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Keiva Lei Cadena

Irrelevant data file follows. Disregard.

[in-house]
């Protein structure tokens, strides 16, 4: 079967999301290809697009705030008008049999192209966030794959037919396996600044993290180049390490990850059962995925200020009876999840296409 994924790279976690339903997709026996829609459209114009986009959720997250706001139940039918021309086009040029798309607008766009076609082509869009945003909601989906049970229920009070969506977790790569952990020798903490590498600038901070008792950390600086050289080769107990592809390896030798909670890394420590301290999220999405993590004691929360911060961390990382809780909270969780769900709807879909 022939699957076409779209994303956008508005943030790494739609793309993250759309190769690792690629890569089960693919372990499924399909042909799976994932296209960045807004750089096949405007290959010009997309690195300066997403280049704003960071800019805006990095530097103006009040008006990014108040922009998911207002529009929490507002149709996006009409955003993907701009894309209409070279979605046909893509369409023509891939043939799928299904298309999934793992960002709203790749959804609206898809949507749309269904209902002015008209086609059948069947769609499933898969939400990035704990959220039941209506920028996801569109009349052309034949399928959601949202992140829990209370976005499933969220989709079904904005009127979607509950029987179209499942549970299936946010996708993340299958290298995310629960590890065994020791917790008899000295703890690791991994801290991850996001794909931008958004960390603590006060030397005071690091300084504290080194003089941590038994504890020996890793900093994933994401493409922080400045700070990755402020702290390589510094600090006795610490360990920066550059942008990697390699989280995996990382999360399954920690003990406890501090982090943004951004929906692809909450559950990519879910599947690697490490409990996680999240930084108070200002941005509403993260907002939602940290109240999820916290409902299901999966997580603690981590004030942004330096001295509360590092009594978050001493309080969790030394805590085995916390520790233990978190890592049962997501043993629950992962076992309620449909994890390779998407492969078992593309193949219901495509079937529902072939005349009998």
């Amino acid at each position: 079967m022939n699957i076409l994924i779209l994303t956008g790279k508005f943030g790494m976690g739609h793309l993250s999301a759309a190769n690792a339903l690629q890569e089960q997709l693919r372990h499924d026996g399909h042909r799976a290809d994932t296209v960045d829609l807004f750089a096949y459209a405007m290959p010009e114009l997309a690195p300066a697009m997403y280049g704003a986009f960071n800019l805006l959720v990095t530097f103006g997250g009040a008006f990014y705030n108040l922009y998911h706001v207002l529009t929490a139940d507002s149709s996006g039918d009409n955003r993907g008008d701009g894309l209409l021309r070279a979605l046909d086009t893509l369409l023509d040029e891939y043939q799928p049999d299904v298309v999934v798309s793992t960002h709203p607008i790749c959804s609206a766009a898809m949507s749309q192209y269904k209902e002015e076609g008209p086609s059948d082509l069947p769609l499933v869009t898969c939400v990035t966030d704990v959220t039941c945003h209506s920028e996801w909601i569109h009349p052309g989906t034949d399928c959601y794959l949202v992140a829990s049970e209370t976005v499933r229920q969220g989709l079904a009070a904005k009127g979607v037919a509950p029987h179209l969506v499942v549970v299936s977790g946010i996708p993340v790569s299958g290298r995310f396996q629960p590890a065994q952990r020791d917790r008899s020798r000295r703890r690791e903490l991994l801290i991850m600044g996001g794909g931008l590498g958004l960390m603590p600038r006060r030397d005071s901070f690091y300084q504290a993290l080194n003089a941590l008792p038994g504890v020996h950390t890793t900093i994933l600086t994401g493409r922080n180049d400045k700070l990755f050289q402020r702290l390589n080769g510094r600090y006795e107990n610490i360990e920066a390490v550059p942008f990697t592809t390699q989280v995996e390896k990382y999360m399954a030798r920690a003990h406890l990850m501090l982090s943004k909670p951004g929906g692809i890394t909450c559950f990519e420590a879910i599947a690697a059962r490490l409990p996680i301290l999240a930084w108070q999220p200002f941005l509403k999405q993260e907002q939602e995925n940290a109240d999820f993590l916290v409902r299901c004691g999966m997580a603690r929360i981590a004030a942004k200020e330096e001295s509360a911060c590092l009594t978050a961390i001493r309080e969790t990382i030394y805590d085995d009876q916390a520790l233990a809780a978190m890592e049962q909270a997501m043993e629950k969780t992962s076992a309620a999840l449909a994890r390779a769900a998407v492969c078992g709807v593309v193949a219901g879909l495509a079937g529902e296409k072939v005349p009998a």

Keiva Lei Cadena is an advocate, activist, health and wellness service provider, and a Native Hawaiian cultural practitioner living in Pahoa, Hawaii. Keiva was born and raised in the San Francisco Bay Area into a large Hawaiian family with strong ties to her native culture. She experienced many challenges growing up as a transgender person during a time when the Trans experience was not widely spoken of. Despite the challenges of homelessness, addiction, domestic violence and being diagnosed with HIV in 2004, Keiva pushed through a difficult life and turned those troubling experiences into strength and wisdom. In 2011, she began her work in HIV outreach and education at the Life Foundation in Honolulu, Hawaii. She worked her way through the organization, first as an HIV HCV Testing Specialist, then a Linkage to Care Specialist and finally a Community Engagement Coordinator. Her focus was to provide educational and empowerment opportunities to people living with HIV. In 2015, recognizing that there was a lack of HIV positive representation meaningfully involved in addressing HIV and other social injustice issues in Hawaii, she developed the POP Ohana, a leadership network of people living with the virus across the state. The goal? To build new emerging advocates and service providers in every part of the islands. Since then, she has traveled the country to bring a Native Hawaiian face in the fight to eliminate HIV stigma and transphobia and to build equitable rights and opportunities for all marginalized communities. She has worked as a consultant for many organizations across the United States helping develop programs and services based in harm reduction and inclusion of people with what some would consider social disparities. She is currently the Harm Reduction Services & Community Engagement Manager at the Hawaii Island HIV AIDS Foundation. She stays deeply connected to her Hawaiian roots and fights for Native Hawaiian land and cultural protections, including the protection of sacred spaces for all indigenous populations. Keiva is also an award winning hula dancer and continues her journey to accomplish her studies in dancing, chanting, and Hawaiian language.

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